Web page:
Greetings!  From my experience as their staff liaison, I think this is certainly something the Committee on Professional Conduct would investigate as a potential ethics violation (assuming the doctoral student is an ASCE member).  If you are interested in exploring that option, I'd be happy to answer any questions you may have.

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    Tara Hoke Aff.M.ASCE
    ASCE
    Reston VA
    (703) 295-6151
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  • 5.  RE: Ethics Question

    Posted 01-17-2019 09:44
    I agree that this is an issue for the Committee on Professional Conduct. If the student is not an ASCE member (and many PhD students are not), CPC could likely resolve the problem through the student's advisor and/or Department Chair. They are most likely (hopefully) unaware. This impacts all of us and our profession.


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    Donald F. (Don) Hayes, PhD, PE, BCEE, F.ASCE
    Research Environmental Engineer
    Engineer Research and Development Center
    (601) 634-7267
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  • 6.  RE: Ethics Question

    Posted 01-17-2019 09:44
    Hey Chuck...

    Thanks for posting this.  Like many others, this has become a major source of sometimes-heated discussions among our faculty.  Similar to other reports, many of our faculty have abandoned graded homework under the assumption that rampant cheating renders the resulting grades moot.

    Let me offer a little different 'spin' to the ethics question.  (As a bit of background, I teach our "professional issues" course, in which we take apart the ASCE Code of Ethics and examine real-world cases)  I fully acknowledge that I will stray into the over-stereotyping territory here - so my caveat is that I am speaking in generalities.

    One of our discussions focuses on changes in mindset/culture/values versus changes in behavior.  It can be argued that the Code of Ethics - while somewhat aspiring to describe a culture of ethics -- is in reality a set of behavioral guidelines (the engineer shall do this...shall not do this). This presents a paradox to those of us trying to 'teach' ethics - we would hope that changing a person's mind/heart will subsequently lead to correct behavior; however, teaching the Code focuses primarily on actions, which we then try to tie (with varying degrees of success) to a change in mindset.  Given the diversity of mindset-shaping worldviews in a typical classroom, this can be a daunting task.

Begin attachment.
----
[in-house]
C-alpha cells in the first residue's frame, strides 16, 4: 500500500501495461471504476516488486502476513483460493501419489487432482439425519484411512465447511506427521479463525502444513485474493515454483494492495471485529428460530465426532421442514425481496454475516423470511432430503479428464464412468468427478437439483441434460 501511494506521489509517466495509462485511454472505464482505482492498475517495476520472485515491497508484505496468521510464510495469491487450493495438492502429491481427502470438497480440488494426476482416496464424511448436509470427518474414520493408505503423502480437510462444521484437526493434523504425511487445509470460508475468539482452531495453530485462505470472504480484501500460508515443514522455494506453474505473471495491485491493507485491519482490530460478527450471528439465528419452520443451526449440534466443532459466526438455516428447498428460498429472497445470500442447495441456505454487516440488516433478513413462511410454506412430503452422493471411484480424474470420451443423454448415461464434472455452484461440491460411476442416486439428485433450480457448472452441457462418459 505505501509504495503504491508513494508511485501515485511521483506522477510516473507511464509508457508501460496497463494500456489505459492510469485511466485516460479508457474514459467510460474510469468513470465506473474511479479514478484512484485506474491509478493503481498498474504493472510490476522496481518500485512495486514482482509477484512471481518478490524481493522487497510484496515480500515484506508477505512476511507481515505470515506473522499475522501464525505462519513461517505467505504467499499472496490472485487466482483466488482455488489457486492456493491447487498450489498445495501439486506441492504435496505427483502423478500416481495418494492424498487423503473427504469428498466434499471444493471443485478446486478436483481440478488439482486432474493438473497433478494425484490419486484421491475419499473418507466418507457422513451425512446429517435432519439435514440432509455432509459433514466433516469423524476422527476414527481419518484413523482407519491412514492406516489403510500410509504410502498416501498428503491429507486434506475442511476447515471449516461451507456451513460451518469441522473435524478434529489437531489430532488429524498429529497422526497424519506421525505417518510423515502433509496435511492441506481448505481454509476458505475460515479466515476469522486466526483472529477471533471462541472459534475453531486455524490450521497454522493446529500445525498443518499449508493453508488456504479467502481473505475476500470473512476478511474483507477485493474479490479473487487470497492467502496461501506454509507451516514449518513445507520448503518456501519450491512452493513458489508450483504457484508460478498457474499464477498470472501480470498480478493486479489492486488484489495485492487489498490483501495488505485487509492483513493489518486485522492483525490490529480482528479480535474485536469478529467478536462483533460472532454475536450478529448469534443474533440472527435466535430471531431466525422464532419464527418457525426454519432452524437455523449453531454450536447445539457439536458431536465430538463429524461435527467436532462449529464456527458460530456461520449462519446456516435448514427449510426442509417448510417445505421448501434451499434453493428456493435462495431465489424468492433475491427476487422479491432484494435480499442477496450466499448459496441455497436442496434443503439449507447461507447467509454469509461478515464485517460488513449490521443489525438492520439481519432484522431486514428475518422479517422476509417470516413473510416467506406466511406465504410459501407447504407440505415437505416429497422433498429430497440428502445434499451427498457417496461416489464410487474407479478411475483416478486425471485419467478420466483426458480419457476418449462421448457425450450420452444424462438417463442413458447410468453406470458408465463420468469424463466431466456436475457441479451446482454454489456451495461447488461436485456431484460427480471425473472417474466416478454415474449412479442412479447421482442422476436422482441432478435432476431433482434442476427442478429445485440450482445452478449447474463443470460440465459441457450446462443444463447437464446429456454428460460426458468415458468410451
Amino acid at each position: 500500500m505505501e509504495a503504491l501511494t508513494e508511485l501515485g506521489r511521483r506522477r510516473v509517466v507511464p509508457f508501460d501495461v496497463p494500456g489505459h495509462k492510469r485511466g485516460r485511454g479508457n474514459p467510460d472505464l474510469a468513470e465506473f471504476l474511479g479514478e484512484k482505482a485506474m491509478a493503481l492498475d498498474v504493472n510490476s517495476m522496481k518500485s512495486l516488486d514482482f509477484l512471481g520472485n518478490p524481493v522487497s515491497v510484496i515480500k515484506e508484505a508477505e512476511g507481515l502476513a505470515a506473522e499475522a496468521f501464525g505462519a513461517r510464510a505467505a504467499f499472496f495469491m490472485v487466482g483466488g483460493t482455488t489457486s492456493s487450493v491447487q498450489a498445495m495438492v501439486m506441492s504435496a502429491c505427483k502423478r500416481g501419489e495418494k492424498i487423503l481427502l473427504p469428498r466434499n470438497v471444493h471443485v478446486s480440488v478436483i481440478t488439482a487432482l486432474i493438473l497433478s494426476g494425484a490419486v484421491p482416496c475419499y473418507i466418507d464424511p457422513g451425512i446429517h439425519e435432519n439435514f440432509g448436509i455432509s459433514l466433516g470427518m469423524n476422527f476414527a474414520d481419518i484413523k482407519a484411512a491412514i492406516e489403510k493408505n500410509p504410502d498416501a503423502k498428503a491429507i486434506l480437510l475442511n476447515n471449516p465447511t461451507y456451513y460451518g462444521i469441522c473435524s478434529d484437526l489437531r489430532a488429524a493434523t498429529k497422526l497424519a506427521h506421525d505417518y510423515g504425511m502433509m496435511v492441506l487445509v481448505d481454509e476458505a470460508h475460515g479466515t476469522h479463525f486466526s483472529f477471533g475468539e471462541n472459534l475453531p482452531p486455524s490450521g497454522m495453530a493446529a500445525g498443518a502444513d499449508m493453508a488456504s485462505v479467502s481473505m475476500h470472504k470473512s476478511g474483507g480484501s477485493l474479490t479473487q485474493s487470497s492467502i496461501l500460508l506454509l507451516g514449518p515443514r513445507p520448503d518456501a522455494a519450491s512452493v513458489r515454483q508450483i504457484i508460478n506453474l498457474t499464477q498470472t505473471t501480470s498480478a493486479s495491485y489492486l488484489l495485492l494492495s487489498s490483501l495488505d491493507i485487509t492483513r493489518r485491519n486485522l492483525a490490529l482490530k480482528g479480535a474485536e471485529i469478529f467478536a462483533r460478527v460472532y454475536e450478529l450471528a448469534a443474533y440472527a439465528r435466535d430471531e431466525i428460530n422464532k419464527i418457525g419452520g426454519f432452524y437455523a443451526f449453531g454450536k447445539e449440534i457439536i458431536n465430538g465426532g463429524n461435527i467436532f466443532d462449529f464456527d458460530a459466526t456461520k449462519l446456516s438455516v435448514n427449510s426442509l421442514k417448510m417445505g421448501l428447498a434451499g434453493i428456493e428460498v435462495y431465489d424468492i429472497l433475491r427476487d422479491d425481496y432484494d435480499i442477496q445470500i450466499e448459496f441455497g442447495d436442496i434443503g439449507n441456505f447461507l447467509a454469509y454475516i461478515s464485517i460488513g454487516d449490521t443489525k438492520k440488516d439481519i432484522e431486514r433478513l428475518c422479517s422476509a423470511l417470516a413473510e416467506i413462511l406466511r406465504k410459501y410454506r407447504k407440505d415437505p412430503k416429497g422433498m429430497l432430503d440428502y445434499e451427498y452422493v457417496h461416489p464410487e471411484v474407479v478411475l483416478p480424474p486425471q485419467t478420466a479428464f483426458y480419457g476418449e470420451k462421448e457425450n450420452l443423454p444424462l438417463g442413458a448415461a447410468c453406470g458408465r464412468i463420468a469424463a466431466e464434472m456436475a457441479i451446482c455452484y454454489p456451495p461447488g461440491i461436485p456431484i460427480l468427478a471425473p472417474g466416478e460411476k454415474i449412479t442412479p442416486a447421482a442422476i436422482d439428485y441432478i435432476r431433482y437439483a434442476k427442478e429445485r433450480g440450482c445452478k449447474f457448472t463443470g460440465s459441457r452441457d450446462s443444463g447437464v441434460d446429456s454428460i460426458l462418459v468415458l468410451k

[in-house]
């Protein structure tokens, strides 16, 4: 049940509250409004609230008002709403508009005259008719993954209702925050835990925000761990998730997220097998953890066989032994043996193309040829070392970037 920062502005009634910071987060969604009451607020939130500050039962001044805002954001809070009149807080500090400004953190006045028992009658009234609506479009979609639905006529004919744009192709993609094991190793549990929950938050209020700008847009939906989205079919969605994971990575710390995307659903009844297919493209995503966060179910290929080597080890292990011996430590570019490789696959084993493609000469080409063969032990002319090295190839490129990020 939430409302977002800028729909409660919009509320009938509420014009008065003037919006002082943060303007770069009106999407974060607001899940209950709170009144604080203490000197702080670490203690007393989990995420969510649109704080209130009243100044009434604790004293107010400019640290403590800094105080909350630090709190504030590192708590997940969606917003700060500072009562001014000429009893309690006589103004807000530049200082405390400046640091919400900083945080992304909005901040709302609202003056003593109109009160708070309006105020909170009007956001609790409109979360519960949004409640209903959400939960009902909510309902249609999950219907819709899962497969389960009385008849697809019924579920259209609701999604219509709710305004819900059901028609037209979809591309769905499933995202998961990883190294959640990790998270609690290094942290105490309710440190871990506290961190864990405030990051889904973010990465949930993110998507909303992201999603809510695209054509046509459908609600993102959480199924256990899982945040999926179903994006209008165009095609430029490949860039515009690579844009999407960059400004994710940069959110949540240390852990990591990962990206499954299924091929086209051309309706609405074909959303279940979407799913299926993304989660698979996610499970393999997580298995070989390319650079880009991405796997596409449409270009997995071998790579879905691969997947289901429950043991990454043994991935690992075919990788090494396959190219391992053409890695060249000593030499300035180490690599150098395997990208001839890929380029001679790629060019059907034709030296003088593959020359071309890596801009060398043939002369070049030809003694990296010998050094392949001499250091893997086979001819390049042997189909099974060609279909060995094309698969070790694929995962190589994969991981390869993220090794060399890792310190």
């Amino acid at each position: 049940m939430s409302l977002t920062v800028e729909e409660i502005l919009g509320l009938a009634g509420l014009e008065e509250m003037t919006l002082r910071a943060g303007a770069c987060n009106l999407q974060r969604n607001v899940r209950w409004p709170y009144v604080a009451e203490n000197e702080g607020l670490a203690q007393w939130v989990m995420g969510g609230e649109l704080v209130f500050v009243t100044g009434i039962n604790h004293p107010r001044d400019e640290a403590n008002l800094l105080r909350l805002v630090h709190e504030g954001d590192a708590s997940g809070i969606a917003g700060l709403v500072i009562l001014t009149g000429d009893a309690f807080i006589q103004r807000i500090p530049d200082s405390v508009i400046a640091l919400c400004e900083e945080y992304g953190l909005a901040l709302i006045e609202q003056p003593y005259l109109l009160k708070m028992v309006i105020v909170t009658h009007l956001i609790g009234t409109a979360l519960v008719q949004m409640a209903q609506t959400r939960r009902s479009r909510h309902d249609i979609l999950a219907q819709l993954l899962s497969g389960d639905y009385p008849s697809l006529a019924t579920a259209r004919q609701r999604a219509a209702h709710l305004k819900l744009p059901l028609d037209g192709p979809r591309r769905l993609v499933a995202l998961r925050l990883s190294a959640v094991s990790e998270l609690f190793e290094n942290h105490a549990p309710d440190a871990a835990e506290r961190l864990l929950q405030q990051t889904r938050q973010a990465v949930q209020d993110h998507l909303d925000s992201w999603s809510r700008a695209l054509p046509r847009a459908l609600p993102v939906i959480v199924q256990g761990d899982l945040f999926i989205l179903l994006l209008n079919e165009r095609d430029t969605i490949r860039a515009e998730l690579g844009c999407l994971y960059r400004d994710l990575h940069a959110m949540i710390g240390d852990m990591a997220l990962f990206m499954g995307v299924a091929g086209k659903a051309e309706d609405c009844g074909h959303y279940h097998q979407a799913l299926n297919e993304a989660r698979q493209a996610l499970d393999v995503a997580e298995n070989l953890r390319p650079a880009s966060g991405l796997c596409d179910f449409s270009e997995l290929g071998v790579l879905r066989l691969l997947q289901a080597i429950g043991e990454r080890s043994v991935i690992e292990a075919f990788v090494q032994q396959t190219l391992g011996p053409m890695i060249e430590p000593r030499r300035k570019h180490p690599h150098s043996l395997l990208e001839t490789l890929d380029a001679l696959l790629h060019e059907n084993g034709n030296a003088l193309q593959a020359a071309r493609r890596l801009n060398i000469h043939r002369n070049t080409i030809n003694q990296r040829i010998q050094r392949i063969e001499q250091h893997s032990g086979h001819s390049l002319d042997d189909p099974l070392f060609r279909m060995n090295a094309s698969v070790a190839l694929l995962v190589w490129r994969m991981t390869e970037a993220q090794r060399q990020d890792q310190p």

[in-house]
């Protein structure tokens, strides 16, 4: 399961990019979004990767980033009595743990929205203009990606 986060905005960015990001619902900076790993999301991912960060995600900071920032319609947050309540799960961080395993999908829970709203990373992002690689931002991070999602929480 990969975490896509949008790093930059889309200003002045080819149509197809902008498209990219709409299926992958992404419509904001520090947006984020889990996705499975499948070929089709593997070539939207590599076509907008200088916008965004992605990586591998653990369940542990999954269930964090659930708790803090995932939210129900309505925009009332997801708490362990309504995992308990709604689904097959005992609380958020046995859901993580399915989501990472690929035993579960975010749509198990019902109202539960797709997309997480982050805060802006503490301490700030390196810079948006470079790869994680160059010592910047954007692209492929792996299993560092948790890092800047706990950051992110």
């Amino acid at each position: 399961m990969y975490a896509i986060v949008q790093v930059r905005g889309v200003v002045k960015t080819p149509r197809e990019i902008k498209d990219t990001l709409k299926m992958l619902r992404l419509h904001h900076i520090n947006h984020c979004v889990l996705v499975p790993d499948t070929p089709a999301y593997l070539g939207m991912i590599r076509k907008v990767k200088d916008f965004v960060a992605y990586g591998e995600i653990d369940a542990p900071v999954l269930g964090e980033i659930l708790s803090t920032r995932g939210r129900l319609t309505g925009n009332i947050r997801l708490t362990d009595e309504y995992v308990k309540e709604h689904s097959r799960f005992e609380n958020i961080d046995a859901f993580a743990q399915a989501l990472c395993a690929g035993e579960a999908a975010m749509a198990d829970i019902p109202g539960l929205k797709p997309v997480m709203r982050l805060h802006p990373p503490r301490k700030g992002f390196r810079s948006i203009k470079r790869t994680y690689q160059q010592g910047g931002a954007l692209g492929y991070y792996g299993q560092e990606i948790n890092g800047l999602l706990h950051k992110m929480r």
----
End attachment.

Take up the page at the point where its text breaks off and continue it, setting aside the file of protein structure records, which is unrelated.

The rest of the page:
Viewed through that lens (what the engineer must do/not do and how the engineer should act), one significant disconnect for students is the assumption that the behaviors described apply to practicing/professional engineers - not students studying to be engineers.Thus, these behaviors do not -- yet -- apply to them.  In addition, many students see the stakes of cheating on homework as somewhat low, i.e. "...well, it's not like I am designing a real bridge...".

    Obviously, then, our greatest (perhaps) challenge in our academic programs is to inculcate the mindset of integrity.  Sadly, however, much of our effort appears to be geared towards thwarting behaviors - creating and implementing systems, procedures, and technologies to 'catch' perpetrators and administer appropriate consequences.

    Thanks again for the post!!

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    Kevin Hall Ph.D., P.E., M.ASCE
    Professor
    Univ Of Arkansas
    Fayetteville AR
    (479) 575-8695
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  • 7.  RE: Ethics Question

    Posted 01-17-2019 12:35
    Chuck,

    If the name of the student and university are known, wouldn't it be appropriate to refer the issue to the student's department head and advisor as a mentoring opportunity?  I am assuming and hoping that they are unaware of the activity.  If this student later applies for faculty positions and this comes out, I think it might be disqualifying.

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    Norbert Delatte Ph.D., P.E., F.ASCE
    Professor and Head
    Stillwater OK
    (405)744-5190
    norb.delatte@...
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  • 8.  RE: Ethics Question

    Posted 03-24-2019 18:44
      |   view attached
    The amount of "But on the other hand" perspectives reminds me of conversations between economists!

    Please consider the dated opinions in the attached paper.

    Cheers,
    Bill

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    William M. Hayden Jr., Ph.D., P.E., CMQ/OE, F.ASCE
    Buffalo, N.Y.

    "It is never too late to be what you might have been." -- George Eliot 1819 - 1880
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    Attachment(s)



  • 9.  RE: Ethics Question

    Posted 01-02-2020 07:53
    Everyone on this thread may be interested in reviewing and commenting on the draft of the revised ASCE Ethics Code. Check it out here: https://www.asce.org/draft-coe-member-feedback/


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    Stephanie Slocum P.E., M.ASCE
    Founder
    Engineers Rising LLC
    www.engineersrising.com